MEX master’s student Morgan Szymanski spent her summer working at the Museum of Florida History as one of their educators. Her main task this summer was to co-create a Summer Reading Program. This free, month-long program was geared towards K-6 grade students. Every Wednesday in July, the museum brought in a special guest to read an excerpt from one of the assigned books.
For example, the first week we had the Secretary of State read the book R is for Race: A Stock Car Alphabet. We had him read that in the temporary gallery, which at the time was all about auto racing. The kids loved it! The Secretary was really engaging, and being able to have the kids listen to him read a book on race cars while being surrounded by auto racing stuff…it was really amazing to see. The theme this year was all about sports and healthy eating. So other guests included a representative from Fresh from Florida and the head chef for the Edison restaurant.
After the special guests read their except, Morgan or another educator gave a tour of the related area of the museum.
The goal was to bridge the gap between the past and the present. Since I work at a cultural history museum, we focus on how what the people did in the past change and effect the lives of those living today. I especially connected this idea to a week we did on nutrition. Using techniques I learned in class, I made my tour more of a conversation. Through that conversation, I found that many kids do not realize that there was once a time that the grocery store was not available, and that all humans had was the surrounding nature. Being able to have that conversation and then make what we have at the museum relatable to that topic worked really well.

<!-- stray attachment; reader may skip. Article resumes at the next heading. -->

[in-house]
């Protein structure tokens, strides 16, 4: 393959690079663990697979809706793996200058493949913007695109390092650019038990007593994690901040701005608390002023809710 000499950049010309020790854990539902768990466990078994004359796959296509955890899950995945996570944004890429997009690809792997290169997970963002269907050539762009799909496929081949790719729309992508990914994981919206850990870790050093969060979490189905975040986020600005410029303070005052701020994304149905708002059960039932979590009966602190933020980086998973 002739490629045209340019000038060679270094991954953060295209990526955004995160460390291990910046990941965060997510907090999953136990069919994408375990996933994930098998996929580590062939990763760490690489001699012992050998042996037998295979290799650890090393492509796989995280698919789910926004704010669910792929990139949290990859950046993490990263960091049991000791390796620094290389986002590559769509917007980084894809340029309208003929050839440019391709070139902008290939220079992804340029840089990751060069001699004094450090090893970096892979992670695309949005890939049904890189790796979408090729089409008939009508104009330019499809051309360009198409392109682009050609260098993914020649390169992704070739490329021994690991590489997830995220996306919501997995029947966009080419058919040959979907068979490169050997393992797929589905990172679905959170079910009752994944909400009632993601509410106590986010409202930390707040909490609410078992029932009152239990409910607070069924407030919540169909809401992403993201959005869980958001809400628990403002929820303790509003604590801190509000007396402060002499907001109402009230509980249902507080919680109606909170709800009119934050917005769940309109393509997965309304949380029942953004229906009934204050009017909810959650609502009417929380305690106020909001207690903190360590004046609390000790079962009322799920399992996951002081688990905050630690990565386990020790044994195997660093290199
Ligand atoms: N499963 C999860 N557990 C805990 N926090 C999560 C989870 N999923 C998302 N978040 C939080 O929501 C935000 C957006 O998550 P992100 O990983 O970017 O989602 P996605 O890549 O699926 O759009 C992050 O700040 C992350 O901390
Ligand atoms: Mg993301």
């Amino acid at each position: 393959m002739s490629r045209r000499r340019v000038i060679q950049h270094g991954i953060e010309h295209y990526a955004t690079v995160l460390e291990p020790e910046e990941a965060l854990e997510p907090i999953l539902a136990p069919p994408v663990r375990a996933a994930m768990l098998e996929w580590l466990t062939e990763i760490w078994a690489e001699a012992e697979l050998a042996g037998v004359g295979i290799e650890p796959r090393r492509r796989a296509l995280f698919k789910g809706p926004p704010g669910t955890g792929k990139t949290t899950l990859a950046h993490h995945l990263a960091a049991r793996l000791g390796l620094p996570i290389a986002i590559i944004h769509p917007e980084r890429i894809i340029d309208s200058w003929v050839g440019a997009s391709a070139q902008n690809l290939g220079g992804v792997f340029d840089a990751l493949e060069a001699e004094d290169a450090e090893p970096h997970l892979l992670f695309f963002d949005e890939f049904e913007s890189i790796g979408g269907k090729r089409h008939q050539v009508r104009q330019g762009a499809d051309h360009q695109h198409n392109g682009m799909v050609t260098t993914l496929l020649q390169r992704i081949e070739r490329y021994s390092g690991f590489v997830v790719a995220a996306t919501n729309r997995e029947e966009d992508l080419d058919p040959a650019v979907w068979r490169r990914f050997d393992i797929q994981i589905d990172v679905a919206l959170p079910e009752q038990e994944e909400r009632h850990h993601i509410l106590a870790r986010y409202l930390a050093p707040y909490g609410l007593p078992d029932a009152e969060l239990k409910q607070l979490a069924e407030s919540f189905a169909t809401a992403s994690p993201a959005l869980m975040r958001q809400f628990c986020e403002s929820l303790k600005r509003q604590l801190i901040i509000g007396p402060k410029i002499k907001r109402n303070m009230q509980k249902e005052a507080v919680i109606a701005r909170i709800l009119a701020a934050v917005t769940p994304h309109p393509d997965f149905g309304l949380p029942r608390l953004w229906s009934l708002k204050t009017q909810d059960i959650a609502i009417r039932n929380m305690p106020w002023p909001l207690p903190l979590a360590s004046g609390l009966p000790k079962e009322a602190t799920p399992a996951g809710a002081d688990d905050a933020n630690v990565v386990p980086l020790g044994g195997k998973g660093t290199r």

The Summer Reading coordinators collaborated with other organizations around Tallahassee to make this program a community effort as well.
For example, one week we worked with Mission San Luis. One of the museum’s interns was tasked with giving the tour for this week, and she suggested making the tour more of a conversation between on the Mission’s live actors rather than just a plain tour. Together, they created a really interactive story about life during this time period and what the Apalachee Ball Game was and how it was involved in their culture (the theme this week was sports). They sent one of their live actors over and he assisted one of our interns in giving a tour of the early Spanish period. It was amazing to see history come alive, and see light in the kids’ eyes as they were following along with their story. It was truly magical.
Following each tour was an activity encompassing all that they learned that day. Activities ranged from coloring and making their own race cars, to making healthy snacks, to playing the museum’s version of the Apalachee Ball Game.
The activity I enjoyed seeing unfold the most was probably the last week of the program. It coincided with the opening ceremony for the Olympics so my coworker wanted to highlight that. We decided to focus on the torch relay and instead of doing a traditional tour, we wanted to do our own relay throughout the museum. So each kid had their own bag for materials, and in teams they would have to stop at different stations throughout the museum to gather ‘materials’ to make their own Olympic torches. However, in order to get their materials, they were given a question related to a certain area of the museum that they had to answer. I overheard repeat visitors say that they remembered a question from last week or that they think it is this because this happened in history…I was extremely pleased with this event, and very happy that the kids really found this enjoyable!
The skills I learned in all of my classes so far, from creating programs, to gallery talk techniques, to community engagement, to creating children’s activity sheets, to what it means to collaborate with others, proved exponentially valuable in the success of this program! It all worked as evidence by the kids’ enthusiasm, their smiles, and parent feedback. The program was such a hit that even the museum director complimented me and my coworker on its success and wants all future programs at the museum to follow in its footsteps. MEX and a plethora of knowledge that the Department of Art Education offers for all its programs helped instill in me the confidence and tools necessary to facilitate a program like this. It was very neat to see it all work, and I am excited to come back for my second year and learn even more!